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Buddhadharma : Spri 2007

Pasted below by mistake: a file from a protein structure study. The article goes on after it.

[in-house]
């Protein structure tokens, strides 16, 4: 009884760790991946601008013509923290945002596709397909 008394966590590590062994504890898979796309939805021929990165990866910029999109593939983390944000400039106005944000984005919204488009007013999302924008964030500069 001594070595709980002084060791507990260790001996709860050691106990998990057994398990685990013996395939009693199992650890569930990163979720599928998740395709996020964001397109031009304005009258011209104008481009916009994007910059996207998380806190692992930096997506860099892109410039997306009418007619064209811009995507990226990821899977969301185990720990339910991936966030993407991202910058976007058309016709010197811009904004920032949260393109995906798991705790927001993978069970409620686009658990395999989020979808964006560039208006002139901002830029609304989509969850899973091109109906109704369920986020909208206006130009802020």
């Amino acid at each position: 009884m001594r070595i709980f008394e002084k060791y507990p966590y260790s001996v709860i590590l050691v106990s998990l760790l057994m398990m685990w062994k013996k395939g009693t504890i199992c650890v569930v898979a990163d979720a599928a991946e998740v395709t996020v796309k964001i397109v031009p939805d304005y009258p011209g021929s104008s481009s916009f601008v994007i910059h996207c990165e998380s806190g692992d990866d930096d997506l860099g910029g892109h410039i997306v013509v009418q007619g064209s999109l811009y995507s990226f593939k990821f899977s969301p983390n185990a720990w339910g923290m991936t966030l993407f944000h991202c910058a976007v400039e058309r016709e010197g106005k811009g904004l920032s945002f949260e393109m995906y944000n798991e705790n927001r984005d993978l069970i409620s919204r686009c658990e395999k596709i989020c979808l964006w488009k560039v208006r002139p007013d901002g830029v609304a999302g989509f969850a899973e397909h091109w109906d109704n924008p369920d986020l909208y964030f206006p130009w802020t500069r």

buddhadharma| 87 |spring 2007 ConTenTs The inSigHt Meditation SoCiety in Barre appointed Bob Agoglia, a longtime IMS retreat- ant and former board member, as its new executive director. Agoglia’s mandate is to ensure the sustainability of IMS’s two facili- ties, the Retreat Center and the Forest Refuge. He has served as interim executive director since May 2006, succeeding Dianne Horgan, and began his job on a full-time basis in January. ■ Two Buddhist writers were nominated for a prestigious Canadian Gov- ernor General’s Literary Award. Bill gaSton was nominated in the fiction category for his latest, Gargoyles, and WilliaM gilk erSon (below) won for his chil- dren’s book Pirate’s Passage at the award ceremony on November 21. The panel of judges declared Gilkerson’s tale “a work of ge- nius, a benchmark in Canadian literature.” ■ tHiCH nHat HanH will travel to Vietnam again this spring. Up to 100 sangha members can accompany him on each of the four segments of his journey, from February 21 to May 9. The itinerary is broken into four three-week segments and traverses Ho Chi Minh City, highland monasteries, Hue City, and Hanoi. Much of the trip in- volves walking meditation. Thich Nhat Hanh says, “We just enjoy walking together, in brotherhood and sisterhood. Not thinking about anything, not saying any- thing. Enjoying our in-breath, enjoying our out-breath. That is the kingdom. Why do we deprive ourselves of that kind of wonder? And every moment like that is healing, is transforming, is nour- ishing. We have the capacity to do that individually, and collec- tively as a sangha.” Participants are asked to practice the five mindfulness trainings while on the trip, at Thich Nhat Hanh’s request, to “show the Vietnamese people that Western practitioners approach Buddhism through the three very practical doors of mindfulness, understanding, and compassion, and not through blind devotion and superstition.” ■ In November, an international symposium called Reviving Bud- dhist Cultural Links announced in Delhi a plan to re-establish nalanda univerSity. The project is a joint venture between the provincial government of India’s BuddHiStS in CongreSS By Andrea Miller T he midterm elections held on November 7 made Democrats mazie hirono and hank Johnson the first Buddhists in the United States to be elected to Congress. Representatives hirono (hawaii) and Johnson (Georgia) avoid talking about their religious practice, saying it’s a private matter and that they’d rather focus on Congressional business. A spokesperson for Johnson confirmed that he became a Buddhist 30 years ago and that he is affiliated with Soka Gakkai International. A spokesperson for hirono would only say that her mother was a Jodo Shinshu Buddhist and that hirono was raised in that tradition. hirono, her mother, and her brother emigrated from Japan in 1955, arriving in hawaii with only one suitcase. For many years the three lived in a single room. Despite these early hardships, hirono went on to have a brilliant political career. She served 14 years in the hawaii state legislature and eight years as lieutenant governor. In the November midterms, she defeated Republican Bob hogue. her top legislative concerns include reproductive freedom, health care for the elderly, and federal tax cuts for the working class and the needy. Johnson, like hirono, is pro-choice, and he wants to see increased funding for health care, especially for community health centers. he practiced law in Decatur, Georgia, for more than 25 years. In January, Speaker Nancy Pelosi appointed Johnson to the powerful Judiciary Committee. “We, as a nation, face some critical challenges with regard to law enforcement, the protection of rights, immigration, and pro- posed changes to our Constitution,” said Johnson. “I am honored to be named to the Judiciary Committee where my experience as a judge and attorney will prove most helpful.” Johnson and hirono were part of the landslide victory for the Democratic Party in the 2006 midterm elections. For the first time in the history of the U.S., no Democratic incumbent lost, nor did any Republican capture an open house, senate, or gubernatorial seat previ- ously held by a Democrat. 88 PhILIP GLass & LeonaRD Cohen • 89 ahf annIveRsaRy • 90 PRofILe: InQuIRInG MInD eDIToR, anDRea MCQuILLIn Representatives Mazie Hirono (Hawaii) and Hank Johnson (Georgia) LIBBYVIGEoN(LEFT)FRIENDSoFmAzIEhIRoNoANToNIAmACARThUR MahaSanghaNews sPRInG 2007